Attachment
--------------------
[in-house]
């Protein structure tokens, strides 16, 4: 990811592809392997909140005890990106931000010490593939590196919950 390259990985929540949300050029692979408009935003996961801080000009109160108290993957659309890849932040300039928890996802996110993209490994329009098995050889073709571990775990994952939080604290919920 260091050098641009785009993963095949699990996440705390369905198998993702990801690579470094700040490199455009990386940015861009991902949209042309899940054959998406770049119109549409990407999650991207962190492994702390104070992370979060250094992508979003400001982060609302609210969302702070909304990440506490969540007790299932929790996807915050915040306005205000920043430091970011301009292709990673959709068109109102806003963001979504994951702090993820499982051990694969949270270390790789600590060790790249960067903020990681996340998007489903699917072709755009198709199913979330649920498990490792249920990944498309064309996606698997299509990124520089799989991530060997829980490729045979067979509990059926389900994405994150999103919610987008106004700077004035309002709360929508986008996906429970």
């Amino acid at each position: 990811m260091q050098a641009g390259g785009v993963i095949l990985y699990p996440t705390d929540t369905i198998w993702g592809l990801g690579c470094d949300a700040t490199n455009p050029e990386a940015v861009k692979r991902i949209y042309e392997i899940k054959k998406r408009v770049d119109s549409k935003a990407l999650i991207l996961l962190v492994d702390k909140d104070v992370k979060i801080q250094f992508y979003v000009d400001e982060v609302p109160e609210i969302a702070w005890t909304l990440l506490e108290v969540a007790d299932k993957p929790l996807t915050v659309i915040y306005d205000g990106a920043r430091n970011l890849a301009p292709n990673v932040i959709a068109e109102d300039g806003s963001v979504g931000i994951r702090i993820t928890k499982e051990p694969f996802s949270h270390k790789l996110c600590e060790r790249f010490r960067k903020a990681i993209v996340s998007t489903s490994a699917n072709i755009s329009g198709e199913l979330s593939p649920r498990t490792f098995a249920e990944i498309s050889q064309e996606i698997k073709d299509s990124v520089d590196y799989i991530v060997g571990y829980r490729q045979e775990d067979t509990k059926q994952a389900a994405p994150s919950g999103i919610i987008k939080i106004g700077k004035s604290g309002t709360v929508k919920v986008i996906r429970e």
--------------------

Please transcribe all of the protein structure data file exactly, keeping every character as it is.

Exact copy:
[in-house]
């Protein structure tokens, strides 16, 4: 990811592809392997909140005890990106931000010490593939590196919950 390259990985929540949300050029692979408009935003996961801080000009109160108290993957659309890849932040300039928890996802996110993209490994329009098995050889073709571990775990994952939080604290919920 260091050098641009785009993963095949699990996440705390369905198998993702990801690579470094700040490199455009990386940015861009991902949209042309899940054959998406770049119109549409990407999650991207962190492994702390104070992370979060250094992508979003400001982060609302609210969302702070909304990440506490969540007790299932929790996807915050915040306005205000920043430091970011301009292709990673959709068109109102806003963001979504994951702090993820499982051990694969949270270390790789600590060790790249960067903020990681996340998007489903699917072709755009198709199913979330649920498990490792249920990944498309064309996606698997299509990124520089799989991530060997829980490729045979067979509990059926389900994405994150999103919610987008106004700077004035309002709360929508986008996906429970």
């Amino acid at each position: 990811m260091q050098a641009g390259g785009v993963i095949l990985y699990p996440t705390d929540t369905i198998w993702g592809l990801g690579c470094d949300a700040t490199n455009p050029e990386a940015v861009k692979r991902i949209y042309e392997i899940k054959k998406r408009v770049d119109s549409k935003a990407l999650i991207l996961l962190v492994d702390k909140d104070v992370k979060i801080q250094f992508y979003v000009d400001e982060v609302p109160e609210i969302a702070w005890t909304l990440l506490e108290v969540a007790d299932k993957p929790l996807t915050v659309i915040y306005d205000g990106a920043r430091n970011l890849a301009p292709n990673v932040i959709a068109e109102d300039g806003s963001v979504g931000i994951r702090i993820t928890k499982e051990p694969f996802s949270h270390k790789l996110c600590e060790r790249f010490r960067k903020a990681i993209v996340s998007t489903s490994a699917n072709i755009s329009g198709e199913l979330s593939p649920r498990t490792f098995a249920e990944i498309s050889q064309e996606i698997k073709d299509s990124v520089d590196y799989i991530v060997g571990y829980r490729q045979e775990d067979t509990k059926q994952a389900a994405p994150s919950g999103i919610i987008k939080i106004g700077k004035s604290g309002t709360v929508k919920v986008i996906r429970e």